Saturday, October 1, 2011

Theme Day: Mystery Object

I was all ready to post another library and I remembered: today is City Daily Photo theme day! It's a good thing I remembered because--well, I don't know what would happen if I forgot, probably nothing, but it's too late now.

I know at least one person who can tell us where today's mystery object is, but can anyone tell us what it is? What I'd especially like to know, once I find out what it is, is how old it is. Whatever it is, I like to think it's an antique.

City Daily Photo is a worldwide family of blogs like mine, where people express their home cities through photos and commentary. We're now 1424 blogs strong and growing all the time. It's a good trend. We're a friendly bunch, and we need as much global friendliness as we can get. Our newest member is Ginnels Gates and Ghosts in York, Great Britain and it looks like a fine blog.

If you'd like to see what other CDP bloggers are doing with the theme, click here to view thumbnail photos for today's participants.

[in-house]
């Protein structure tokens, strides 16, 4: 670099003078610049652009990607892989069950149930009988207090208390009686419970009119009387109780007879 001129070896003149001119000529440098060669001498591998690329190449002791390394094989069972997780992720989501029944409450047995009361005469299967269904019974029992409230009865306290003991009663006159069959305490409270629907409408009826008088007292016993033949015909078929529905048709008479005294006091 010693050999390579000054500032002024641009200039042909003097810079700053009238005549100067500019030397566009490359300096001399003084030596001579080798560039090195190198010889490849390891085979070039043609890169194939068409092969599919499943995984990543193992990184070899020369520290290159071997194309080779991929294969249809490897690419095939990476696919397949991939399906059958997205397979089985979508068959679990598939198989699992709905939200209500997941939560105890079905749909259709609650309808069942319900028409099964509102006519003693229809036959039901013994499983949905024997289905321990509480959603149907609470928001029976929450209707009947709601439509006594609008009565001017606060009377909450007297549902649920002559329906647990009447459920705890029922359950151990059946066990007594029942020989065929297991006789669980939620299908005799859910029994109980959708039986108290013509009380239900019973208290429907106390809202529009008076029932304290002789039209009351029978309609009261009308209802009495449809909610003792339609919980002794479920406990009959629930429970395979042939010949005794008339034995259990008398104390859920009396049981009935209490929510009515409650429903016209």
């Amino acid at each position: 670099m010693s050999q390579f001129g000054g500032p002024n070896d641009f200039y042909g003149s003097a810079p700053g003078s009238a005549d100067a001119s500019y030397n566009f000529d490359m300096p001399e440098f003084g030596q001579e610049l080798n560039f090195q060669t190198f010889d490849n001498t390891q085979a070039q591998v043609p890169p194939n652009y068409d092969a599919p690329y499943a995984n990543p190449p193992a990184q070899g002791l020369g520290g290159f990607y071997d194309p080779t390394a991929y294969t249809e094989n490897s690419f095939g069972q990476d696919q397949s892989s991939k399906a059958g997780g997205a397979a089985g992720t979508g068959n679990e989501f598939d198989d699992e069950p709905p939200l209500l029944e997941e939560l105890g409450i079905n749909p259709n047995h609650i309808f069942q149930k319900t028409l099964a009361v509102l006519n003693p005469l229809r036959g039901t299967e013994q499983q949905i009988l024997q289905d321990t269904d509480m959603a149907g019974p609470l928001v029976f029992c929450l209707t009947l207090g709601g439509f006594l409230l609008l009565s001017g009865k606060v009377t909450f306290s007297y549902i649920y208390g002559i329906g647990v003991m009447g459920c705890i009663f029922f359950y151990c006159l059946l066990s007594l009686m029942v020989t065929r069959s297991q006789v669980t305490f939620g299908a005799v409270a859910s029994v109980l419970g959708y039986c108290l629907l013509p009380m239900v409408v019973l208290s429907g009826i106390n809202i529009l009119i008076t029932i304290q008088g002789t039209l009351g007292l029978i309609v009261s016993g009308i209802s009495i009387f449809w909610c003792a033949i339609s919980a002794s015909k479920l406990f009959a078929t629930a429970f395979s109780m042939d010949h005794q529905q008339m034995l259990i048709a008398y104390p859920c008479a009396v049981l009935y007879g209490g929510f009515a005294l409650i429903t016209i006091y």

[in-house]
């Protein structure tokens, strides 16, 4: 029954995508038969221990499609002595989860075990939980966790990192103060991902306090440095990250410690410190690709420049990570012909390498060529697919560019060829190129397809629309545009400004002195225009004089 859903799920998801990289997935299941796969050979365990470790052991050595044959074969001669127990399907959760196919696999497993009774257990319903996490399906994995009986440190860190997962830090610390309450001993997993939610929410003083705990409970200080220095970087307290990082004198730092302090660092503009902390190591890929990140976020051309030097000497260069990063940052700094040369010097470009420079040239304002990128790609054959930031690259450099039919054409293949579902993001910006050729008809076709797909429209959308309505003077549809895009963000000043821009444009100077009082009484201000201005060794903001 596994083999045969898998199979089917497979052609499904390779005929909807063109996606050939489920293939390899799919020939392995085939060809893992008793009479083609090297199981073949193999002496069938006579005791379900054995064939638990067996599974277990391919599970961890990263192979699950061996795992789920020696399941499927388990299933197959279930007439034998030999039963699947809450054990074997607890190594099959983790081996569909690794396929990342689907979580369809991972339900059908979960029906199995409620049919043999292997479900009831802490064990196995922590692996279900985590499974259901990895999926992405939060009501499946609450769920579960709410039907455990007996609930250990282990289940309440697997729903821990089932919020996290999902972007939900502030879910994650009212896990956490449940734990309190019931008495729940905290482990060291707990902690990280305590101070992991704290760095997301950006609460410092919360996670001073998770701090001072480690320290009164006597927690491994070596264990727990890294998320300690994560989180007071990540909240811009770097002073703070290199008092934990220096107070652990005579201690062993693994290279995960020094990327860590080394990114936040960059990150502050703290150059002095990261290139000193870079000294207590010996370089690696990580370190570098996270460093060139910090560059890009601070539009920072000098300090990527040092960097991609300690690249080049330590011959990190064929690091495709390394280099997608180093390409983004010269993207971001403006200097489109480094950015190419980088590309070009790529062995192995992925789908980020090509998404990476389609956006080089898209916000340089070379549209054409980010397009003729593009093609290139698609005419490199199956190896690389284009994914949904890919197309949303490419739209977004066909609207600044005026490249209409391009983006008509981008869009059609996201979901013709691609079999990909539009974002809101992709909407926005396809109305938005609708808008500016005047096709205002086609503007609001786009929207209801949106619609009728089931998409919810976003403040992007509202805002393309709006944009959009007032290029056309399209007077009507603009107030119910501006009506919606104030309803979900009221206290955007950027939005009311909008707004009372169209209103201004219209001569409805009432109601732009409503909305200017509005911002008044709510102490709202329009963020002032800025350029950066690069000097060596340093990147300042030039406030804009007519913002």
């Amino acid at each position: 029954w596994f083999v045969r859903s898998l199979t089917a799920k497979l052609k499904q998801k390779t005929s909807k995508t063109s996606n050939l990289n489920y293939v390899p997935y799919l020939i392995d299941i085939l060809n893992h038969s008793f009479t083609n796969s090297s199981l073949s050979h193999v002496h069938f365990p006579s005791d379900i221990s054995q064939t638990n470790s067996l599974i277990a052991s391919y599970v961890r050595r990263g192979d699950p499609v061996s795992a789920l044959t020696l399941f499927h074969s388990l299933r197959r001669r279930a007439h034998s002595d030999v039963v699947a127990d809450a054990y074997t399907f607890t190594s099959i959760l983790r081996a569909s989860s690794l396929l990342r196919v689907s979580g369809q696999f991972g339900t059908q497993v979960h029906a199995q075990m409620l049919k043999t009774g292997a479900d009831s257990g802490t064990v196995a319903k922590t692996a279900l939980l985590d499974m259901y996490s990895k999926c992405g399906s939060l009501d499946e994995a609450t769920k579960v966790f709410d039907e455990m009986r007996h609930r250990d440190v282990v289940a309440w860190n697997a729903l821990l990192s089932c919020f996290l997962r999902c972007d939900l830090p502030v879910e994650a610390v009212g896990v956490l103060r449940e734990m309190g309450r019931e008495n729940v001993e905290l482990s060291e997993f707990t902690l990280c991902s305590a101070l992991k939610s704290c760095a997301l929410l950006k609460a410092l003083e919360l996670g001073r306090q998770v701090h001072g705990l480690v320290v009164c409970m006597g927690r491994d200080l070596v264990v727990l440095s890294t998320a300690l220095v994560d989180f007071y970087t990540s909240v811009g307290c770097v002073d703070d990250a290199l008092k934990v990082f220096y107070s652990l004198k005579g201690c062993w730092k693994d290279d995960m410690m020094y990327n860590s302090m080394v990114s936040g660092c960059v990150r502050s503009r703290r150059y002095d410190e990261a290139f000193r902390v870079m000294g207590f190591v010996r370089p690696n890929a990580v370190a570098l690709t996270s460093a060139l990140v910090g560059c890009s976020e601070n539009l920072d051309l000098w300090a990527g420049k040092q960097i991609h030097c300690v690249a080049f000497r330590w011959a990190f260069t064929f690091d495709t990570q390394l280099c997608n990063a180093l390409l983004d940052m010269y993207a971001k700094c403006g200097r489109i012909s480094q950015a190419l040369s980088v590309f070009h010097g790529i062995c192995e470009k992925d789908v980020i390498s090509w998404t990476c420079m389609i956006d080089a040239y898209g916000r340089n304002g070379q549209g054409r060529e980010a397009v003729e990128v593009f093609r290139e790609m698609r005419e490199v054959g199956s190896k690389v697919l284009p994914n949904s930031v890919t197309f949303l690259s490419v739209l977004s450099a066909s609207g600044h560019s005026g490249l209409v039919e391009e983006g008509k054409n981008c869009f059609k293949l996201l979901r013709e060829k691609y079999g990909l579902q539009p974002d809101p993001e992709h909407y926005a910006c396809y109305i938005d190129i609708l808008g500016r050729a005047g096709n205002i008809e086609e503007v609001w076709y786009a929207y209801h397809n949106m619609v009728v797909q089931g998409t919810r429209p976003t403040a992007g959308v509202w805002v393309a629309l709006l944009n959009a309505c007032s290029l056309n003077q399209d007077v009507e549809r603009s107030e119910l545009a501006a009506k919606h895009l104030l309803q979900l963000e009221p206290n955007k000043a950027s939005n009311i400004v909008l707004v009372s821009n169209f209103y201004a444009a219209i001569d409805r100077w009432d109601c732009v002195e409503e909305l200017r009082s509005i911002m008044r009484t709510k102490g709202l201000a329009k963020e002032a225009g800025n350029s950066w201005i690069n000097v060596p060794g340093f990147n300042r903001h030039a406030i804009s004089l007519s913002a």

Friday, September 30, 2011

Hill Avenue Branch Library

Confession: although the Hill Avenue Branch of the Pasadena library is my favorite, I've never been inside. I've judged this book by its cover.

The building, designed by Marston, Van Pelt & Maybury, is the oldest in the Pasadena Public Library system. It opened May 6, 1925, thirteen days before construction began on the Central Library, which opened nearly two years later.

I don't know if Sylvanus Marston was a star architect at the time but he's the one from the partnership we remember most now. He designed the Fenyes Mansion and the Curtin House (and many other fine buildings I haven't taken pictures of yet).

From the website: